Facts about the Ozone Layer

 

The ozone layer is one of the layers of the earth's atmosphere that is mainly contained in the stratospheric layer at a distance of 15 to 30 km from the earth's surface. Ozone is a molecule with a strong odor and a blue color. Out of 10 million air molecules, only 3 are ozone, so it's much less common than other molecules like oxygen, which make up about 2 million out of 10 million air molecules. The atmosphere is extremely important for life on earth. Ozone molecules absorb the ultraviolet UVB light that is so damaging to the planet. Ozone helps protect people, animals, plants and marine life from the sun's harmful rays.


Ozone is a naturally occurring molecule.


The ozone layer was discovered by Charles Fabry and Henri Buisson, French physicists, in 1913.


An ozone molecule is made up of three oxygen atoms.


The British meteorologist G.M.B. Dobson developed a spectrophotometer and established ozone monitoring stations around the world between 1928 and 1958. His work in this area led to the naming of the 'Dobson unit', which refers to a measure of ozone overhead.


It has the chemical formula O3. 


The ozone layer is able to absorb up to 98% of the sun's ultraviolet light, and 90% of the ozone is located in the stratosphere layer of the atmosphere.


The natural level of ozone in the stratosphere is a result of a balance between sunlight that creates ozone and chemical reactions that destroy it.


The UVB radiation that is screened out by the ozone layer can cause health issues when exposure is too high, which is why the ozone layer is vital to human and animal survival.


The total mass of ozone in the atmosphere is about 3 billion metric tons.


UVB radiation can cause immune system suppression, cataracts, genetic damage and even skin cancer.

Although high concentrations of UVB exposure can be dangerous, some is necessary for the production of vitamin D, which is also vital for human health.


The peak concentration of ozone occurs at an altitude of roughly 32 kilometers (20 miles) above the surface of the Earth. At that altitude, ozone concentration can be as high as 15 parts per million (0.0015 percent).


The ozone layer has been damaged by substances known as chlorofluorocarbons (CFCs) which were used in a variety of products such as insulating foam, solvents, and refrigerants. The molecules in CFCs destroy ozone molecules at a rate of 1:100,000 which make them very dangerous to the ozone layer.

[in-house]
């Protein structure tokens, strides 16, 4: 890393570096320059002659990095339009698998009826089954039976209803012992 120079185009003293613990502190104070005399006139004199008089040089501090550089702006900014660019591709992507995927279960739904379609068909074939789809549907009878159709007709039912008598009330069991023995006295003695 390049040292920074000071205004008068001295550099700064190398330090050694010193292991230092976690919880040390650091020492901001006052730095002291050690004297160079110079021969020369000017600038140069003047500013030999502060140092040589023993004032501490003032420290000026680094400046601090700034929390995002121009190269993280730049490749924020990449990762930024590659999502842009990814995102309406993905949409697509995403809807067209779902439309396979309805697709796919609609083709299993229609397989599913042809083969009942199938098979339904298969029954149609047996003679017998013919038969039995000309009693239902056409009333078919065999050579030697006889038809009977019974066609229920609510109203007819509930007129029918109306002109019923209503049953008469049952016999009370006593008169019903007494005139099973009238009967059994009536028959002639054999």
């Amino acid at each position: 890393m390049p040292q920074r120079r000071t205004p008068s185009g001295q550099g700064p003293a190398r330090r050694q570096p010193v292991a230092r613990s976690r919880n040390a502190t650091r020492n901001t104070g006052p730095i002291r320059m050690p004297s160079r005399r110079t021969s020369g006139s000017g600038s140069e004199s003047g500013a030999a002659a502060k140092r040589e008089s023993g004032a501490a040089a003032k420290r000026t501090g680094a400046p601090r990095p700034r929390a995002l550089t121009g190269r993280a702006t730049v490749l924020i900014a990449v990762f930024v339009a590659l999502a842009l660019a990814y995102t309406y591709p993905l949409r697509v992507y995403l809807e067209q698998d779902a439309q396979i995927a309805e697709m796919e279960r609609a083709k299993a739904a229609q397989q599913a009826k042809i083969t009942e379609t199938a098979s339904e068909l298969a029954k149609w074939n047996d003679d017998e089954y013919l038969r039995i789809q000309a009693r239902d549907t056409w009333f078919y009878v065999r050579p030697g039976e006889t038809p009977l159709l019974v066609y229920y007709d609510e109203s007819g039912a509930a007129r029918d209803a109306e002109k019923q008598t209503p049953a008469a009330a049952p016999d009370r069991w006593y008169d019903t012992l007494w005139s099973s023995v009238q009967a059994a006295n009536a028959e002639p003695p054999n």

Although ozone high up in the stratosphere provides a shield to protect life on Earth, direct contact with ozone is harmful to both plants and animals (including humans).


A slow but nevertheless important effort has been made worldwide to ban or limit the use of CFCs in an attempt to stop the destruction of the ozone layer.


In the troposphere near the Earth’s surface, the natural concentration of ozone is about 10 parts per billion (0.000001 percent).


If people stop producing ozone-destroying substances the ozone layer may be capable of recovering by 2050.


According to the Environmental Protection Agency, exposure to ozone levels of greater than 70 parts per billion for 8 hours or longer is unhealthy.


Some countries have banned the use of CFC aerosol sprays altogether, such as Canada, Norway, and the U.S. other applications of CFCs were still allowed however.


Ground-level, “bad,” ozone forms when nitrogen oxide gases from vehicle and industrial emissions react with volatile organic compounds (carbon-containing chemicals that evaporate easily into the air, such as paint thinners).


A hole in the ozone was discovered in the Antarctic in 1985. It is not an actual hole as many people believe, but it refers to a loss of 60% of the ozone that is usually present from September to November each year.


Without ozone, the Sun’s intense UV radiation would sterilize the Earth’s surface.


In other regions around the world the ozone layer has been depleted by approximately 20%.


In the lower atmosphere (the troposphere) near the Earth’s surface, ozone is created by chemical reactions between air pollutants from vehicle exhaust, gasoline vapors, and other emissions.


The Montreal Protocol, enacted in 1989, was put in place to try to protect the ozone layer by phasing out, worldwide, substances that deplete the ozone layer. It has been making a difference and the ozone layer is expected to recover.


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